Yeah I know, I know ... We're supposed to "support" the War on Terror because, well, just because, dammit! War is cool.
Osama bin Laden: Who woulda thunk it? More than nine years after 9/11, Osama bin Laden and his number two compadre, Ayman al-Zawahiri, are believed to be alive, well, and living comfortably in the Pakistani borderlands with not a cave in sight, according to the best guesstimate of a “NATO official who has day-to-day responsibility for the war in Afghanistan.” With the globe’s “sole superpower” eternally on his trail — admittedly, the Bush administration took a few years off from the “hunt” to crash and burn in Iraq — he’s a prospective global winner just for staying alive. But before we close the books on him, he gets extra points for a singular accomplishment: with modest funds and a few thousand ragtag masked recruits, swinging on monkey bars and clambering over obstacles in “camps” in Afghanistan, he managed to lure the United States into two financially disastrous, inconclusive wars, one in its eighth year, the other in its tenth. To give credit where it’s due, he had help from the Bush administration with its dominatrix-like global fantasies. Still, it’s not often that someone can make his dreams your nightmares on such a scale.
The Taliban: Here’s another crew heading toward the winner’s circle after yet another typically fraud-wracked Afghan parliamentary election conferring even less legitimacy on President Hamid Karzai’s toothless government in Kabul. Think of the Taliban as the miracle story of the global backlands, the phoenix of extreme Islamic fundamentalist movements. After all, in November 2001, when the Taliban were swept out of Kabul, the movement couldn’t have been more thoroughly discredited. Afghans were generally sick of their harsh rule and abusive ways and, if reports can be believed, relieved, even overjoyed, to be rid of them (whatever Afghans thought about their country being invaded). But when night fell in perhaps 2005-2006, they were back, retooled and remarkably effective.
And it’s only gotten worse (or, from the Taliban point of view, better) ever since. Yes, they are now getting pounded by a heightened American bombing campaign, a Special Operations night-raids-and-assassination campaign, and pressure from newly surging U.S. forces in the southern part of the country. Nonetheless, as the Wall Street Journal reported recently, they are achieving some remarkable successes in northern Afghanistan. After all, the Taliban had always been considered a Pashtun tribal movement and while there are Pashtuns in the north, they are a distinct minority. The Journal nonetheless reports: “[T]he insurgency is now drawing ethnic Uzbeks, Tajiks, and other minorities previously seen as unsympathetic to the rebel cause.”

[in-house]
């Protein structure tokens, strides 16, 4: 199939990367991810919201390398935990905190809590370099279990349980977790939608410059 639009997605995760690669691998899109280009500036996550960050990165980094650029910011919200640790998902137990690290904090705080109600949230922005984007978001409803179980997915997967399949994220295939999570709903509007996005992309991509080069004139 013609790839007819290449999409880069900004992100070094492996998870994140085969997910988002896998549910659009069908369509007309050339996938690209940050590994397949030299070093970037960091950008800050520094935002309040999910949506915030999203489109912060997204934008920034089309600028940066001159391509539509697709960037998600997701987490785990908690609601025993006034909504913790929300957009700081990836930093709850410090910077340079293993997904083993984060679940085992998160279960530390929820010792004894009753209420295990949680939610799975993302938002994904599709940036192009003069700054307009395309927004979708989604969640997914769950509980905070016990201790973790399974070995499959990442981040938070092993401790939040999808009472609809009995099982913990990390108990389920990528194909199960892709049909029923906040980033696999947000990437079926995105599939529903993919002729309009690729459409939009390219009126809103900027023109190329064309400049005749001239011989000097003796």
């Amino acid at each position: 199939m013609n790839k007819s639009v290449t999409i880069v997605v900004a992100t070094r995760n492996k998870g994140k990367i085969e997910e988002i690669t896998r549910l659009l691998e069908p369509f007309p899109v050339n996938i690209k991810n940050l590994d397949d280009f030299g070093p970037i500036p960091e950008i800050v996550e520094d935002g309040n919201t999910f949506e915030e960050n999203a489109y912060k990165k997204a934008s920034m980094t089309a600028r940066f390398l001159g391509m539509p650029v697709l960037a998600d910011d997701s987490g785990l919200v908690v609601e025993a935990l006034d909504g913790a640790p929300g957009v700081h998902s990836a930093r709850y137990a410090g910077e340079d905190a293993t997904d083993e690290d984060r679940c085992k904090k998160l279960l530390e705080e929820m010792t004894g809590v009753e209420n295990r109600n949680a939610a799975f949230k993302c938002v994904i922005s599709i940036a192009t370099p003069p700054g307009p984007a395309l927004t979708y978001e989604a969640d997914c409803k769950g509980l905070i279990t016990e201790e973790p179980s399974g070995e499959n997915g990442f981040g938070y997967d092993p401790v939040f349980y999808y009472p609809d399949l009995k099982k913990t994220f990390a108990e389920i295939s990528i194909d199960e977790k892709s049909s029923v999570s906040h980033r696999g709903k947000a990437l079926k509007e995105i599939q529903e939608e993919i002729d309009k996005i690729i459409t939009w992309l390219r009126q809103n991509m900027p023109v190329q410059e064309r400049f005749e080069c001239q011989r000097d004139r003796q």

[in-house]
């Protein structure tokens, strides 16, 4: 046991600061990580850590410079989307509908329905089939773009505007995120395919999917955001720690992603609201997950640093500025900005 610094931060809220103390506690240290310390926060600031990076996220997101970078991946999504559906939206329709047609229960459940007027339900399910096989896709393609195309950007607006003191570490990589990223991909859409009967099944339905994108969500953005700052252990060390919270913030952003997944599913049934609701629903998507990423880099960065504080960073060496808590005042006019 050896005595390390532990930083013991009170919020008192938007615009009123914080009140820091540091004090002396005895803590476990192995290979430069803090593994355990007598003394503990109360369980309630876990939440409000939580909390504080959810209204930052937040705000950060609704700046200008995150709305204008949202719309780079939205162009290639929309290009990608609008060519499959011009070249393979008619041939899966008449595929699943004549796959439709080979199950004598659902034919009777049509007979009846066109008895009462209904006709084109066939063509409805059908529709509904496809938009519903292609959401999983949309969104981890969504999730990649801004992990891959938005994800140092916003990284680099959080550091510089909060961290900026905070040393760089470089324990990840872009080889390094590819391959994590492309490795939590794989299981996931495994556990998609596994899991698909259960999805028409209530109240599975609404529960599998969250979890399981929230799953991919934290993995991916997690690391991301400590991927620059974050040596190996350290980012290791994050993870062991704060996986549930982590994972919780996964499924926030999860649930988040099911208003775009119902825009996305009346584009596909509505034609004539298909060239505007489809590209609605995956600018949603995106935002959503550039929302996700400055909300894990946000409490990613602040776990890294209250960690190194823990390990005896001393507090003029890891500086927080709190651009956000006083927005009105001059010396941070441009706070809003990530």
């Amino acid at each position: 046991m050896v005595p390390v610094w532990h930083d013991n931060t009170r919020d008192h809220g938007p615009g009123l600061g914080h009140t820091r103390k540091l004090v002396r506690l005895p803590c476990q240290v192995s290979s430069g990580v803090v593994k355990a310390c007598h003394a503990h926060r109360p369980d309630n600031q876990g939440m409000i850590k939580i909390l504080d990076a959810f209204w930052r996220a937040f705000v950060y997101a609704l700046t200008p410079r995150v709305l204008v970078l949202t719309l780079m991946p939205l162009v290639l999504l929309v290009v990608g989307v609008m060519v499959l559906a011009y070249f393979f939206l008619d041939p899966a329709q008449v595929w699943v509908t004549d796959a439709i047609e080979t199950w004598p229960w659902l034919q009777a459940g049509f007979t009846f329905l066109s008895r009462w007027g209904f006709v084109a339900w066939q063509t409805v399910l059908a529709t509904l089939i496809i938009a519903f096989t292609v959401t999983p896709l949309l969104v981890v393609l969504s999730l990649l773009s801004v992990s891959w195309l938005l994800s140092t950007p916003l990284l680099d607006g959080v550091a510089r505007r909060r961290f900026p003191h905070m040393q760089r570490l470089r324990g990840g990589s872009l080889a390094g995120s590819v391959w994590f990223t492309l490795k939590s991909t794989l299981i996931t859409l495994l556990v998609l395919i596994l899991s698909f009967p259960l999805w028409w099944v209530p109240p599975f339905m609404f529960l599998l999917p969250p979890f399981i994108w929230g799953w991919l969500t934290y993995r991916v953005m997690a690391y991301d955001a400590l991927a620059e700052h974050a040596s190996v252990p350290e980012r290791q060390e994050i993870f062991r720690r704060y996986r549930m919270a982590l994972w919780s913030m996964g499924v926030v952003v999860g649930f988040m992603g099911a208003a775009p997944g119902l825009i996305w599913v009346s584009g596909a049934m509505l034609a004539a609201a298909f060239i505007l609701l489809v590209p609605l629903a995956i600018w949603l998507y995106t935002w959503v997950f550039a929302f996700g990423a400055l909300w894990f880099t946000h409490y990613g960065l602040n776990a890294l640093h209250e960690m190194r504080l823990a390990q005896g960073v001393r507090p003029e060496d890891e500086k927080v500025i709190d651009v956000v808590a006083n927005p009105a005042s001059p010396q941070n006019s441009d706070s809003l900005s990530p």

If, more than nine years later, the Taliban — the Taliban! — is attracting groups that theoretically loath it, have few cultural affinities with it, and long fought or opposed it, then you know that the American campaign in Afghanistan has hit its nadir. Thanks to us and our man in Kabul, the Taliban is increasingly the fallback position, the lesser of two disasters, for Afghan nationalists. This helps explain why more than $27 billion dollars in American training funds hasn’t produced an Afghan military or police force capable of or willing to fight, while Taliban guerrillas, lacking such aid, fight fiercely anyway.
Iran (in Iraq): Remember that old witticism of the neocons of the ascendant Bush moment back in 2003: “Everyone wants to go to Baghdad. Real men want to go to Tehran”? Well, it’s turned out to be truer than they ever imagined. Just recently, for instance, Iraqi caretaker prime minister, Nouri al-Maliki, went to Tehran to try to hammer out a deal to keep his position (see Sadr, Muqtada al-, below). It’s undeniable that Iran, a moderate-sized regional power the Bush administration expected to crush and instead found itself struggling with by proxy in Iraq for years, now has a preponderant position of influence there. Despite so many billions of dollars and American lives, not to speak of years of covert destabilization campaigns aimed at Iran, Tehran seems to have outmaneuvered Washington in Baghdad (and perhaps in Lebanon as well).
But hey, who really expects a government program to accomplish anything in the first place. It's "doing something, anything!" that matters, right?
Meanwhile, as Americans who claim to follow the Prince of Peace, sing songs of praise to the god of war ... Muslims quietly assimilate.
Shhhhhh .... it's politically incorrect to talk about culture ... but it's a-okay to talk about killin'? I know, I know ... They Hate Us Because We're Just So Nice.